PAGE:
PARIS, September 19. /TASS/. The European Court of Human Rights (ECHR) has ruled not to revise its ruling on the Beslan hostage crisis case.
According to a press release made public on Tuesday, the Court’s Grand Chamber panel of five judges that met on Monday decided to reject the request to refer the case to the Grand Chamber. Hence, the judgement in this case was pronounced as final.
The ruling not to revise its previous judgement on the Beslan hostage crisis case has drawn a line under this case which satisfies neither of the sides, Mikhail Trepashkin, the victim’s lawyer, told TASS on Tuesday.
"We can say that a line under the litigation has been drawn. But its outcome satisfies neither of the sides - neither the injured party, which thinks the sum of compensation is not enough, nor the Russian Federation as it means that the court has recognized that the hostages’ right to life was violated during the operation to free them due to the excessive use of force," he said.
On April 13, the European Court of Human rights pronounced its verdict on complaints filed by relatives of the Beslan terrorist attack and ordered Russia to pay 409 applicants some three million euros in compensation. The case concerns the terrorist attack on a school in the city of Beslan, North Ossetia in September 2004. On the list of plaintiffs there are 409 names, including those of relatives of the hostages killed in the attack and in the operation to storm the school building, as well as injured hostages.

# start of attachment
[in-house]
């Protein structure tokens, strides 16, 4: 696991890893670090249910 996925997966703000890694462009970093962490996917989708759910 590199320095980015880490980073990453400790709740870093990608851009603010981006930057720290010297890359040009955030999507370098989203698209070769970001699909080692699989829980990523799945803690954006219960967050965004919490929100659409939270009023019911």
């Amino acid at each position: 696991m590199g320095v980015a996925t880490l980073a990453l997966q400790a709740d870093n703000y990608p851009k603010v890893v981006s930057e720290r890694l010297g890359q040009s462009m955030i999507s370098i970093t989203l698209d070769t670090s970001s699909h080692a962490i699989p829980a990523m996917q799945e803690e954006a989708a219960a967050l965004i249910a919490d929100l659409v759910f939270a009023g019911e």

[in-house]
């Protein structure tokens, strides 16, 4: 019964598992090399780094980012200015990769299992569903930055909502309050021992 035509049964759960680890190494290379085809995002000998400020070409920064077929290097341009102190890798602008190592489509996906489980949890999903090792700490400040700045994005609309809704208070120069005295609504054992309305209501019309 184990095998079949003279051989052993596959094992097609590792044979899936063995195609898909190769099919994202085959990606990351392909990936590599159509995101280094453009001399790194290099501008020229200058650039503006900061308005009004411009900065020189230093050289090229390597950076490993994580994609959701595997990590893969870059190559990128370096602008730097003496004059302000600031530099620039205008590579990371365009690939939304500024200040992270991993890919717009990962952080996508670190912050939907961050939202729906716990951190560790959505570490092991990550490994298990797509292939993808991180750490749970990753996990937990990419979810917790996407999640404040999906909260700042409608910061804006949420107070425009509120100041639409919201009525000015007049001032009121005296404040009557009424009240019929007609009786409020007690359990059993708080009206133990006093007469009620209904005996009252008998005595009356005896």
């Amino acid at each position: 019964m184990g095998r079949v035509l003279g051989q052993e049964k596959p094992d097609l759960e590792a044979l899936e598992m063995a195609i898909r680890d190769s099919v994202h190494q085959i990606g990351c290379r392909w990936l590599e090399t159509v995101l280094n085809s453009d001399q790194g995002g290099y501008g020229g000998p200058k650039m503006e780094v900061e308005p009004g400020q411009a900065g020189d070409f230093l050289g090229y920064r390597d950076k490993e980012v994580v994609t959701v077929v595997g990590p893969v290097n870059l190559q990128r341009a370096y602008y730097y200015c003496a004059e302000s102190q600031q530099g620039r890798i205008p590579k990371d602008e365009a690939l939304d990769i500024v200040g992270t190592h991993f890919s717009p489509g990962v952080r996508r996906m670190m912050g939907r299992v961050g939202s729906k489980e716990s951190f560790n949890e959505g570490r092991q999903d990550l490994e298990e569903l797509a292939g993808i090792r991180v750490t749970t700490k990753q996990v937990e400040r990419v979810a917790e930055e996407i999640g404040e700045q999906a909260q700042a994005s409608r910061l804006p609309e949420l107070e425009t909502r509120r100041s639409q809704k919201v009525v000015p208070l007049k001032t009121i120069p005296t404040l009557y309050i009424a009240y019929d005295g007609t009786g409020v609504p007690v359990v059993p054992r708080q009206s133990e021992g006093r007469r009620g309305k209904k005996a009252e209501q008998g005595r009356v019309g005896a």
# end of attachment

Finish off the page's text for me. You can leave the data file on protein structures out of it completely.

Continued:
In July 2017, Russia’s justice ministry challenged the ECHR ruling pointing to a number of gaps. In early September, the Beslan Mothers committee applied to the ECHR to turn down the Russian justice ministry’s request to revise the case at the Grand Chamber.
The Beslan school hostage crisis (also referred to as the Beslan school siege or Beslan massacre) started on September 1, 2004, when a gang of 30 terrorists seized Beslan’s school N. 1 on the first day of the academic year during a gala ceremony in the yard. The terrorists forced more than one thousand hostages, including small kids, into the school’s gym and kept them there for three days without food and water. The operation to free the hostages began on September 3.
The tragedy claimed 334 lives. Of those killed 318 were hostages, including 186 children. Nine commandoes, two emergencies ministry specialists and 15 police were killed and another 810 hostages, commandoes, police and troops were injured.